Dwarfed by climate change

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27 December 2012

Climate change not only causes sea level rise or exacerbates the rate of natural disasters but also reduces species size over generations due to metabolism alterations, reveals a recent study.

Several species of plants and animals are getting smaller over generations due to rising global temperatures and shifting weather patterns, according to a compilation of fossil records and studies by scientists of National University of Singapore. Though humans are not growing shorter, the trend could profoundly affect food security in years ahead, they warn.

David Bickford and Jennifer Sheridan analysed fossil records of 85 species and found that nearly 45 percent of them have remained unaffected by climate change. Of those remaining, four out of five have become smaller, while a fifth have grown bigger.

Such changes in size are because of changing metabolism and ecology in response to climate change. Experiments analysed by Bickford and Sheridan suggest that an upward tick of 1°C translates into roughly a 10 percent increase in metabolism, the rate at which an organism uses up energy. This can result in stunting unless the organism compensates with more food intake, they say.

Andrew Hirst, ecologist at University of London suggests another reason: “In warm conditions, a species grows faster but matures even earlier. This eventually results in smaller adult size.” The common toad, for example, miserably shrunk in size in just two decades. So did some tortoises, marine iguanas and lizards. Their body size will shrink further as scientists predict the global temperature would rise by 1.1-6.4°C by the end of the century.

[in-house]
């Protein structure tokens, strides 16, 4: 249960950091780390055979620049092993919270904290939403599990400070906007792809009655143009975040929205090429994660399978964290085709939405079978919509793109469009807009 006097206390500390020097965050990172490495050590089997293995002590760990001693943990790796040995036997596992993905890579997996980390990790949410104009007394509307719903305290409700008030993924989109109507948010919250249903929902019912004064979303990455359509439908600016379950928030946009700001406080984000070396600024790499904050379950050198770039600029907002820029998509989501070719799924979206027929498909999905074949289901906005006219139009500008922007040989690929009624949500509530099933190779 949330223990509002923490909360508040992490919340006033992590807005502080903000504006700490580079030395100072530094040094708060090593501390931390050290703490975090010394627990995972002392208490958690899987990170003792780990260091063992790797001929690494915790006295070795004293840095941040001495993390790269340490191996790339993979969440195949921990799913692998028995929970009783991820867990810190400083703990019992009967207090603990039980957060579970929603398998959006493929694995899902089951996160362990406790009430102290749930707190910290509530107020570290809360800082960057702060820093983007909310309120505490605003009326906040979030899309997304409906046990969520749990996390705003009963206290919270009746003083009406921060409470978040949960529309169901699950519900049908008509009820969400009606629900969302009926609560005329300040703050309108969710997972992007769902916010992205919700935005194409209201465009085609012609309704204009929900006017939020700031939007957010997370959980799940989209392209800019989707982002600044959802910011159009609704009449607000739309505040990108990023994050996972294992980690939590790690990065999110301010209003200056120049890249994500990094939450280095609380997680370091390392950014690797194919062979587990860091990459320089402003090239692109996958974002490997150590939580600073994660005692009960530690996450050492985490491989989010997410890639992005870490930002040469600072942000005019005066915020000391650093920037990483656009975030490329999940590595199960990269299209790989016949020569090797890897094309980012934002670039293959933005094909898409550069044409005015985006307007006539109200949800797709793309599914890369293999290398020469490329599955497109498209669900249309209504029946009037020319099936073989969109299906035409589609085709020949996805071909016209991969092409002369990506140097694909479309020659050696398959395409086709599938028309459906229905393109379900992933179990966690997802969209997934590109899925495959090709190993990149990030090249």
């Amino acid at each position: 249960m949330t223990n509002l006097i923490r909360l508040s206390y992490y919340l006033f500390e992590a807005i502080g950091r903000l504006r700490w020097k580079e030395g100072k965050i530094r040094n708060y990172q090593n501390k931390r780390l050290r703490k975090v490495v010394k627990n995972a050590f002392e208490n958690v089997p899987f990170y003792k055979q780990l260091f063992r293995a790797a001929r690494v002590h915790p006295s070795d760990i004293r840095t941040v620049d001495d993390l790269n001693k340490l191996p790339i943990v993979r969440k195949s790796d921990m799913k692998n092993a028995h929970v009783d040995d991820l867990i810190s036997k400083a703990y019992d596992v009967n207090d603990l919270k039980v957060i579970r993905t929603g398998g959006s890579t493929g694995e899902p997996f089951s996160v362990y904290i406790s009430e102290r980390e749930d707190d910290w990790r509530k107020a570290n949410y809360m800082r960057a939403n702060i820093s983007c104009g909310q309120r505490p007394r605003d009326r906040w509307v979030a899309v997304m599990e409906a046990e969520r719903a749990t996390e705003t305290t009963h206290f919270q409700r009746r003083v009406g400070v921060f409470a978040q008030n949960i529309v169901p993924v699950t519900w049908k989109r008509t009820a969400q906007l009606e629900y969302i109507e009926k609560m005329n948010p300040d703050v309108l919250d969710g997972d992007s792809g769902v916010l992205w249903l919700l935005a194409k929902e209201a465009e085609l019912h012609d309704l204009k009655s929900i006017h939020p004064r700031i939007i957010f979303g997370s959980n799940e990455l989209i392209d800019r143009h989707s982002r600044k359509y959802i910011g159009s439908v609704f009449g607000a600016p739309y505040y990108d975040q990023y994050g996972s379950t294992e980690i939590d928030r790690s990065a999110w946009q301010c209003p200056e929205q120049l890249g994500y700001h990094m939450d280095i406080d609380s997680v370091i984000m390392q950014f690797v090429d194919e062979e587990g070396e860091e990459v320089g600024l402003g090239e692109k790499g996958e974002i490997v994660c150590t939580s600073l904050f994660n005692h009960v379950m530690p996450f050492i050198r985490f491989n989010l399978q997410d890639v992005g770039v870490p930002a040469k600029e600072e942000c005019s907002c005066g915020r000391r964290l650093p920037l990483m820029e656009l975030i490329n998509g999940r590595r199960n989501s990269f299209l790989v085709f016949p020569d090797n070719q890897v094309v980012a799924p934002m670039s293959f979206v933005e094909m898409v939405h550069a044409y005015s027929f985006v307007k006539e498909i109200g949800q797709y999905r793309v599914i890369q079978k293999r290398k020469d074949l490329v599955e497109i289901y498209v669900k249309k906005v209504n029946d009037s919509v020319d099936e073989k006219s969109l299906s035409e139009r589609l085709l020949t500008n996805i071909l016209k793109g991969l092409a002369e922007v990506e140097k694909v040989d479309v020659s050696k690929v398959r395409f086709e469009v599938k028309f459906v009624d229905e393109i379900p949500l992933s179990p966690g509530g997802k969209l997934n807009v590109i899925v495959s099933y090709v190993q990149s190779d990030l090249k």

Mammals such as polar bear, red deer and soay sheep have also stunted by 40 percent in response to warmer temperatures over the past half century.

The most worrying changes are at the bottom of the food chain, especially in the ocean, where tiny phytoplankton and calcium-building creatures are dwindling in size due to acidification and reduced capacity of warmer water to hold oxygen and nutrients. Fish size has reduced six to 22 per cent with each degree Celsius of warming. This is alarming as a billion people rely on fish as the main protein source. Shoots and fruits of a variety of plants are getting smaller by three to 17 percent for every degree Celsius of temperature rise.

The imbalance in the food chain and the ecosystem will happen as all animals are not affected at the same rate, says Sheridan. In a predator-prey system, if the prey shrinks in size in comparison to the predator, the latter will die unless it either catches more of its smaller prey or shrinks in size itself. “We need to understand the trends and consequences of shrinking in organisms to strategise and mitigate the negative effects,” says Bickford.

Source: Down to Earth



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